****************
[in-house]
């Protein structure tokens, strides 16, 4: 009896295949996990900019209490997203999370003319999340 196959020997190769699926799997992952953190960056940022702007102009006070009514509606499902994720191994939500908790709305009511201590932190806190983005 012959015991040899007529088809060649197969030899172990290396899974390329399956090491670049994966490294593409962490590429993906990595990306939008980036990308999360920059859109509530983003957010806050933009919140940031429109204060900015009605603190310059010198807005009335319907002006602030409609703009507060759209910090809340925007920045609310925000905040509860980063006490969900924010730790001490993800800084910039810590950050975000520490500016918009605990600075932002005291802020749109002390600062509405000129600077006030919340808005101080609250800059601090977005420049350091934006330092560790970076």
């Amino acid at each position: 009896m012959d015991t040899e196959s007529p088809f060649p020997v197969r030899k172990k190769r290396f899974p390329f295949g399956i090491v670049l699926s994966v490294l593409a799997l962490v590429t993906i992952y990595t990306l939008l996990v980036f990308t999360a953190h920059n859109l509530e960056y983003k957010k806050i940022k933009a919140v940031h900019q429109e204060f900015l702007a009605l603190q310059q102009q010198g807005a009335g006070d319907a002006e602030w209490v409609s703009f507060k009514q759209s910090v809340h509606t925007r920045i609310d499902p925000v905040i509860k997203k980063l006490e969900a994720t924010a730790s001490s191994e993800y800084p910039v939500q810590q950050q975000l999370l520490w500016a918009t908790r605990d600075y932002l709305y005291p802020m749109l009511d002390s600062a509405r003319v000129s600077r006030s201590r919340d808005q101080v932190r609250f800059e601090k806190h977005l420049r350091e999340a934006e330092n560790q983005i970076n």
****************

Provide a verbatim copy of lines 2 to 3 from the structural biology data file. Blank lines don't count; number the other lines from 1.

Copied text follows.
């Protein structure tokens, strides 16, 4: 009896295949996990900019209490997203999370003319999340 196959020997190769699926799997992952953190960056940022702007102009006070009514509606499902994720191994939500908790709305009511201590932190806190983005 012959015991040899007529088809060649197969030899172990290396899974390329399956090491670049994966490294593409962490590429993906990595990306939008980036990308999360920059859109509530983003957010806050933009919140940031429109204060900015009605603190310059010198807005009335319907002006602030409609703009507060759209910090809340925007920045609310925000905040509860980063006490969900924010730790001490993800800084910039810590950050975000520490500016918009605990600075932002005291802020749109002390600062509405000129600077006030919340808005101080609250800059601090977005420049350091934006330092560790970076």
């Amino acid at each position: 009896m012959d015991t040899e196959s007529p088809f060649p020997v197969r030899k172990k190769r290396f899974p390329f295949g399956i090491v670049l699926s994966v490294l593409a799997l962490v590429t993906i992952y990595t990306l939008l996990v980036f990308t999360a953190h920059n859109l509530e960056y983003k957010k806050i940022k933009a919140v940031h900019q429109e204060f900015l702007a009605l603190q310059q102009q010198g807005a009335g006070d319907a002006e602030w209490v409609s703009f507060k009514q759209s910090v809340h509606t925007r920045i609310d499902p925000v905040i509860k997203k980063l006490e969900a994720t924010a730790s001490s191994e993800y800084p910039v939500q810590q950050q975000l999370l520490w500016a918009t908790r605990d600075y932002l709305y005291p802020m749109l009511d002390s600062a509405r003319v000129s600077r006030s201590r919340d808005q101080v932190r609250f800059e601090k806190h977005l420049r350091e999340a934006e330092n560790q983005i970076n």